By Regina Stracqualursi
Today at Rensselaer Polytechnic Institute, we’re celebrating Constitution Day, a day signed into law by George W. Bush in 2004 to commemorate the signing of the U.S. Constitution each year. On Constitution Day, all federally funded institutions take the opportunity to educate their communities about our Founding Fathers and the document that guides our government and protects the rights of American citizens.
When the Founding Fathers signed the U.S. Constitution 233 years ago today, they had no idea that it would go on to be the most influential document in American history. Here are five facts about the U.S. Constitution that you might not know:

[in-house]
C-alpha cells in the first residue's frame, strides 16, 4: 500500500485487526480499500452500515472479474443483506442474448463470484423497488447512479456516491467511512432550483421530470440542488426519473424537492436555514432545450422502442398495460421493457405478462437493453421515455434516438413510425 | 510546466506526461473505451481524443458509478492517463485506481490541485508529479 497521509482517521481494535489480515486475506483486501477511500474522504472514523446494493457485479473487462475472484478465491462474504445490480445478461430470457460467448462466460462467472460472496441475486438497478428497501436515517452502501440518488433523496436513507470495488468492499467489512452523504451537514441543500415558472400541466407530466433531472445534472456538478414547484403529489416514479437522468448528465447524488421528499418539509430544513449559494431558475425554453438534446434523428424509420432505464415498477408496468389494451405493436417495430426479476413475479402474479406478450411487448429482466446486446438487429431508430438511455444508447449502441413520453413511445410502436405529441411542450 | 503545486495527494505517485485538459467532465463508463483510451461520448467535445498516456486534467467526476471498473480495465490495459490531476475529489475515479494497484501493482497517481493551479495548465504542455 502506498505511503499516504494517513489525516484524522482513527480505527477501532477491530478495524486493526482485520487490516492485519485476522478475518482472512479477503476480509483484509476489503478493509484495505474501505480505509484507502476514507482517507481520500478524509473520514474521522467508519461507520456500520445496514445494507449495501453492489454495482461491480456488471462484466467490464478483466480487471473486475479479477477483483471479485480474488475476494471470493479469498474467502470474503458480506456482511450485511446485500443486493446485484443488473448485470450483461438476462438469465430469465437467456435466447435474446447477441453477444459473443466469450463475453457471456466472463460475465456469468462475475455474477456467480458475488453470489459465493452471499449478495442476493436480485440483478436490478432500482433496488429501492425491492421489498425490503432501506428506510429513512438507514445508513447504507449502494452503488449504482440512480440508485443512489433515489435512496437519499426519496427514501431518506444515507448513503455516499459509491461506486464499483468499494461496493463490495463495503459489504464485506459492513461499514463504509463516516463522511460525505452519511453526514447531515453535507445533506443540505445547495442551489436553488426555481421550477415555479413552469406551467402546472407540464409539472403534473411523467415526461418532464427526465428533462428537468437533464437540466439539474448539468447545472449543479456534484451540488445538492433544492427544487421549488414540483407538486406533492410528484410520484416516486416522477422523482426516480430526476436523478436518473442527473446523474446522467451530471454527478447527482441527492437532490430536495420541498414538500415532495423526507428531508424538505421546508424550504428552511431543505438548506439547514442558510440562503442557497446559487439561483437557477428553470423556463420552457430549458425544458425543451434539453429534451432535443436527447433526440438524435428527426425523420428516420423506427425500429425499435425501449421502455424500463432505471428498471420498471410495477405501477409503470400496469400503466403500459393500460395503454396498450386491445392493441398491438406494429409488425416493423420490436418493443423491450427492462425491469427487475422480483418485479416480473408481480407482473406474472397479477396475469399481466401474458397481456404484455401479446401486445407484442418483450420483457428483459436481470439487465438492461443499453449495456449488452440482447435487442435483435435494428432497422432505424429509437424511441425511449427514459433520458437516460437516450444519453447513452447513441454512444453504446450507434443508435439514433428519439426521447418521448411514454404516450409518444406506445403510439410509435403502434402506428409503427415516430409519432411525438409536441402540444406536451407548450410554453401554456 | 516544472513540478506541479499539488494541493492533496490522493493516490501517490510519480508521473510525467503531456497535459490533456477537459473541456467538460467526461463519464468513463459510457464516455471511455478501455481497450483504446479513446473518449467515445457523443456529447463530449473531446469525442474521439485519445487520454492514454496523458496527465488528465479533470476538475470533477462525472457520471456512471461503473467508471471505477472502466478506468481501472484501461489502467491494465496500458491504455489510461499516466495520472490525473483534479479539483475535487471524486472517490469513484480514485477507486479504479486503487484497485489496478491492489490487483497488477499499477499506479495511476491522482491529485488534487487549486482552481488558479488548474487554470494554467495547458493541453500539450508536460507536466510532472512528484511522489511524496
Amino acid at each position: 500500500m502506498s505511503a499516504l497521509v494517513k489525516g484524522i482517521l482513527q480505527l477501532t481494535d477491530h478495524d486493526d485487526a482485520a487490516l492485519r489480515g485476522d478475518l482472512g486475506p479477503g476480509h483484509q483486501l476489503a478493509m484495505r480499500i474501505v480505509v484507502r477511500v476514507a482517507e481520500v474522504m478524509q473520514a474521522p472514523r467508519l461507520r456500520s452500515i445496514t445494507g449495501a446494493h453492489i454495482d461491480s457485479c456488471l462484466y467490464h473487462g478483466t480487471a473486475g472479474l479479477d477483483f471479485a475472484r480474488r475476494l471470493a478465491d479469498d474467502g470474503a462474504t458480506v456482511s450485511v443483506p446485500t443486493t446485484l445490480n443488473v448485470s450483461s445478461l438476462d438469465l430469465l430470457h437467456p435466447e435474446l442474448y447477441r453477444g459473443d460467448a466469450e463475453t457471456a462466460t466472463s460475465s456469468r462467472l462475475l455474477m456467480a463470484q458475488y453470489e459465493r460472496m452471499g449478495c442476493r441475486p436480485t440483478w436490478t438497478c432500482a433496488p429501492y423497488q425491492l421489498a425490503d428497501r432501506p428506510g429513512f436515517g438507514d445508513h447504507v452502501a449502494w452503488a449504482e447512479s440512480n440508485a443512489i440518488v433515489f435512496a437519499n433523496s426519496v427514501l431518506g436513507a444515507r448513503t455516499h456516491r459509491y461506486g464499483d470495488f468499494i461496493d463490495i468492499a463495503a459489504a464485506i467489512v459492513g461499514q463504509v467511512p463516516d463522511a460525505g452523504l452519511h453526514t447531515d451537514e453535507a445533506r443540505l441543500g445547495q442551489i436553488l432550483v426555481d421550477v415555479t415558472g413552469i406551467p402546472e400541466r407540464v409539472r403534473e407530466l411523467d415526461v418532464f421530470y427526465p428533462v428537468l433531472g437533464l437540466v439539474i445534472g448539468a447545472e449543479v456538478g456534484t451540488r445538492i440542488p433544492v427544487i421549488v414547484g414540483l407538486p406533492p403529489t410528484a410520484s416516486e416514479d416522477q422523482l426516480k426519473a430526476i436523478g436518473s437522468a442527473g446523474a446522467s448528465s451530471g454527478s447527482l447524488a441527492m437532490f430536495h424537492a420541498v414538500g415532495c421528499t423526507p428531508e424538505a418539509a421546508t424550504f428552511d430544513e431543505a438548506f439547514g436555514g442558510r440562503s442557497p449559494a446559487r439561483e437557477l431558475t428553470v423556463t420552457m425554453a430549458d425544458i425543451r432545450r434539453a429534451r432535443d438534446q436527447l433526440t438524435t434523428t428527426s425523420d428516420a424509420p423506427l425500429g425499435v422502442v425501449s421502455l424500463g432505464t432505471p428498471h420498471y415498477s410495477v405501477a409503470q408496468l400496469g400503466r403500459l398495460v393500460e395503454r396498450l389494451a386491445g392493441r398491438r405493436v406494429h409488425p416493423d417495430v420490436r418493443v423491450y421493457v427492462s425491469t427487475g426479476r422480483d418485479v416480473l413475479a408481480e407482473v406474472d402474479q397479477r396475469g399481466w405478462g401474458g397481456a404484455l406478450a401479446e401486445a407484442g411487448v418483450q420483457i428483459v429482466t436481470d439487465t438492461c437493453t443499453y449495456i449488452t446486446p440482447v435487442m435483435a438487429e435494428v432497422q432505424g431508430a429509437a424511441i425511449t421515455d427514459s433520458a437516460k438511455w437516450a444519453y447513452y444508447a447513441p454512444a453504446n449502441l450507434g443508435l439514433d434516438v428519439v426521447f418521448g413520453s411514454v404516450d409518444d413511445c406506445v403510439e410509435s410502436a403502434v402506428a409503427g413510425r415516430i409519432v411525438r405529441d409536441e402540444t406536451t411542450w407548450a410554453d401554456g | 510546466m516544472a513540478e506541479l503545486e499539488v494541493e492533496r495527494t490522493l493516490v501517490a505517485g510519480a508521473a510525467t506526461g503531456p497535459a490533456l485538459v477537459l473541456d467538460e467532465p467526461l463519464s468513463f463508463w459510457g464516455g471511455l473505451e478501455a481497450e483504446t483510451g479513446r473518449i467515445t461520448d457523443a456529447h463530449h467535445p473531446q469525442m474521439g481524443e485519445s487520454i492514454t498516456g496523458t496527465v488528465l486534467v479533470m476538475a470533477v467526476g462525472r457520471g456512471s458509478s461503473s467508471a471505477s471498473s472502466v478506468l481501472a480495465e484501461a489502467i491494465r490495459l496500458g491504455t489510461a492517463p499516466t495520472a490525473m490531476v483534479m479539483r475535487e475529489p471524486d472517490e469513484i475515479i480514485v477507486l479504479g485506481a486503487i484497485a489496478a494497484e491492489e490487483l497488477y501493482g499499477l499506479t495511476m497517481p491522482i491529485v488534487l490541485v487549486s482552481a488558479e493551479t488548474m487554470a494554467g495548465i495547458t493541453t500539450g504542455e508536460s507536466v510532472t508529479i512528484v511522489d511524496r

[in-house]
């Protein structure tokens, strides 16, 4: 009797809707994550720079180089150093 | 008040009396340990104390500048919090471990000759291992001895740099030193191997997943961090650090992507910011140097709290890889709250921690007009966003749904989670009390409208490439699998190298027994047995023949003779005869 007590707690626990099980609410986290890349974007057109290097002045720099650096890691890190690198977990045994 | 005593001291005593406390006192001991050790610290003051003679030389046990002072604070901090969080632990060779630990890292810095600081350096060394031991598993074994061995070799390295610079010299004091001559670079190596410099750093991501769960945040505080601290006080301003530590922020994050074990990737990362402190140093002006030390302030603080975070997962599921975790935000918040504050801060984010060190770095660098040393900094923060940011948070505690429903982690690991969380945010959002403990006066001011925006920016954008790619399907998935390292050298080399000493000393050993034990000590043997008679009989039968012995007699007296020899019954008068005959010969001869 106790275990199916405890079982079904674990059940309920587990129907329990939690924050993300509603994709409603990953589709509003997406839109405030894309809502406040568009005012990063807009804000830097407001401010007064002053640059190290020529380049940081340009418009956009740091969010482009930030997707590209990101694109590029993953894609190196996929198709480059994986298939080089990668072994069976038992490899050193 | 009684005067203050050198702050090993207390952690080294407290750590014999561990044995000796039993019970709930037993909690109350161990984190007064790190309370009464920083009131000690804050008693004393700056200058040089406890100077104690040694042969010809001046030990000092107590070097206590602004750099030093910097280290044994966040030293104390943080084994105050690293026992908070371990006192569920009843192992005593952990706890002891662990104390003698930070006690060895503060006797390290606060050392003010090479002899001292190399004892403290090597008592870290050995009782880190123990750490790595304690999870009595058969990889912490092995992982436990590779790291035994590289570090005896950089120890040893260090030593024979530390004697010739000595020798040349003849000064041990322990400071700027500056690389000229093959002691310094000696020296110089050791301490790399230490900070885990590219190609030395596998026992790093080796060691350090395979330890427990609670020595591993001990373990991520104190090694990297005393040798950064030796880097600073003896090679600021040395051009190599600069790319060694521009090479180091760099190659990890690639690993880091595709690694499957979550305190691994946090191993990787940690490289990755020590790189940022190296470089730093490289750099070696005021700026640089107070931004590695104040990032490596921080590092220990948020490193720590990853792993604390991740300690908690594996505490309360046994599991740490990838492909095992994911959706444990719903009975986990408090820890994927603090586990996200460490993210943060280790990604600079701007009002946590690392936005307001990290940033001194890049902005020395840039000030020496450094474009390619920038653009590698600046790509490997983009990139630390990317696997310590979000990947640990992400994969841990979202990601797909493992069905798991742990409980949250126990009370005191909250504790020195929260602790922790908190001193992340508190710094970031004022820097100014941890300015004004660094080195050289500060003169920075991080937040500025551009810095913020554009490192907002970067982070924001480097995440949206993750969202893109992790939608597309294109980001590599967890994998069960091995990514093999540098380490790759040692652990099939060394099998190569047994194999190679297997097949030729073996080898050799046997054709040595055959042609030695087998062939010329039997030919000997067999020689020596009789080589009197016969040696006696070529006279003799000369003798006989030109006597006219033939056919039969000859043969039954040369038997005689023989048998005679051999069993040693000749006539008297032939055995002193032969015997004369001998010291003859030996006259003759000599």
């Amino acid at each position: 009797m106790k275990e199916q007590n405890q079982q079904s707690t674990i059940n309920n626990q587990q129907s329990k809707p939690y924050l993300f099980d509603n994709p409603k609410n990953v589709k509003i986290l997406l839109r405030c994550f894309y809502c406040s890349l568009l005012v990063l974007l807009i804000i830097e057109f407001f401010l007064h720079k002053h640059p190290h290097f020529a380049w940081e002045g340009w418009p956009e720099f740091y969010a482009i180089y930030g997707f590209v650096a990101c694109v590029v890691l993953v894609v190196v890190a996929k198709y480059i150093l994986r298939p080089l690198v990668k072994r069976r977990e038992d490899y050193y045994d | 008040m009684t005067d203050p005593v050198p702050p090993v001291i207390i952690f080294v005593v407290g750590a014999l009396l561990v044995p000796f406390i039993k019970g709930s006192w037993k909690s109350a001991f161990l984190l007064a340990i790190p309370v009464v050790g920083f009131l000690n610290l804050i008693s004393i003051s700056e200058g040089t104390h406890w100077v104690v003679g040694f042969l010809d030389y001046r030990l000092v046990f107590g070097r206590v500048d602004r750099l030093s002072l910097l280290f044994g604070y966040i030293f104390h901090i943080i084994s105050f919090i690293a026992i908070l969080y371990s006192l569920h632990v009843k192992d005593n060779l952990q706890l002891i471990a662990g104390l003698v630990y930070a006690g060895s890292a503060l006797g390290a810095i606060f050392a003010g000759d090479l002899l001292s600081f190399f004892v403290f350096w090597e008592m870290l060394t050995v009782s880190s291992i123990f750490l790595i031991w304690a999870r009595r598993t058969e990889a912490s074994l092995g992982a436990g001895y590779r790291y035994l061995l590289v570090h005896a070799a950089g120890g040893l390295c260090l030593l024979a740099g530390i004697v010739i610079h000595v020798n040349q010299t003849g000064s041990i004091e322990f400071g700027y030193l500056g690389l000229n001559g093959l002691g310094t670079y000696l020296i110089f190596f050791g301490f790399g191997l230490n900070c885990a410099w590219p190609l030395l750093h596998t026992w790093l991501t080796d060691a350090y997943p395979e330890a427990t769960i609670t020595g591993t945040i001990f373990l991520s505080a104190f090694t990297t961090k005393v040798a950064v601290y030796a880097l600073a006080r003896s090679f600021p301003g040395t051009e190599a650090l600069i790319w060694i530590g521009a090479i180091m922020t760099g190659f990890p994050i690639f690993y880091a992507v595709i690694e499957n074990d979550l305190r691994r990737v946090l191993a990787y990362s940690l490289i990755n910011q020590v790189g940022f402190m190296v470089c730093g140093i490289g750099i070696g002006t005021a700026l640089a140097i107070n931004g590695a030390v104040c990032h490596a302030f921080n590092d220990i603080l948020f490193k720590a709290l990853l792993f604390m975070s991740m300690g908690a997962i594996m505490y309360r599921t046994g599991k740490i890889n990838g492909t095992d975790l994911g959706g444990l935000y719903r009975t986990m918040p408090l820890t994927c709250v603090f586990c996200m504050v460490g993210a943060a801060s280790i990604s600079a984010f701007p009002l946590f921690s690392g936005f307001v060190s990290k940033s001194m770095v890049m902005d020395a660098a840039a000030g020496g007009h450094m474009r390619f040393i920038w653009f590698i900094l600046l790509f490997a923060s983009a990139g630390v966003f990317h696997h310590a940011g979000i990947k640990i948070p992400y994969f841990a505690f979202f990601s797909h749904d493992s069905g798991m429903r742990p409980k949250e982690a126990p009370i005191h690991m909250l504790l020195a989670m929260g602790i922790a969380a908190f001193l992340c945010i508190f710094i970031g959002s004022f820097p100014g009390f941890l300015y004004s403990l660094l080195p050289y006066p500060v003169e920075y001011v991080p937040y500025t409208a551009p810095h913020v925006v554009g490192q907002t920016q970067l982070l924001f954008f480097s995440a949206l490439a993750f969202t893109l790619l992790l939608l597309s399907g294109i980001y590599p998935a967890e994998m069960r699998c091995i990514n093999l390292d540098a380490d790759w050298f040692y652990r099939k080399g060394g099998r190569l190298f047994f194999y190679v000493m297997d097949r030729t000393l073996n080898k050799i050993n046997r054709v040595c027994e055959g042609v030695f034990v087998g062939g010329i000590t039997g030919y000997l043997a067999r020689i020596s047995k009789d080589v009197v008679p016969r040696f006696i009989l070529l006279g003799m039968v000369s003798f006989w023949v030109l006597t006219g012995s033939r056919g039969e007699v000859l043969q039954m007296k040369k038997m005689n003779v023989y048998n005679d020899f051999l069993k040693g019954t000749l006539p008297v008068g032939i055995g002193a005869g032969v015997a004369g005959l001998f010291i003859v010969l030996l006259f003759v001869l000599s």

- The U.S. Constitution was written in the same Pennsylvania State House where the Declaration of Independence was signed. Now called Independence Hall, the building is directly across from the National Constitution Center. The original Constitution is on display at the National Archives in Washington, D.C.
- Written in 1787, the Constitution was signed on September 17. But it wasn’t until 1788 that it was ratified by the necessary nine states.
- Established on November 26, 1789, the first national “Thanksgiving Day” was originally created by George Washington as a way of “giving thanks” for the Constitution.
- Of the written national constitutions, the U.S. Constitution is the oldest and shortest.
- More than 11,000 amendments have been introduced in Congress.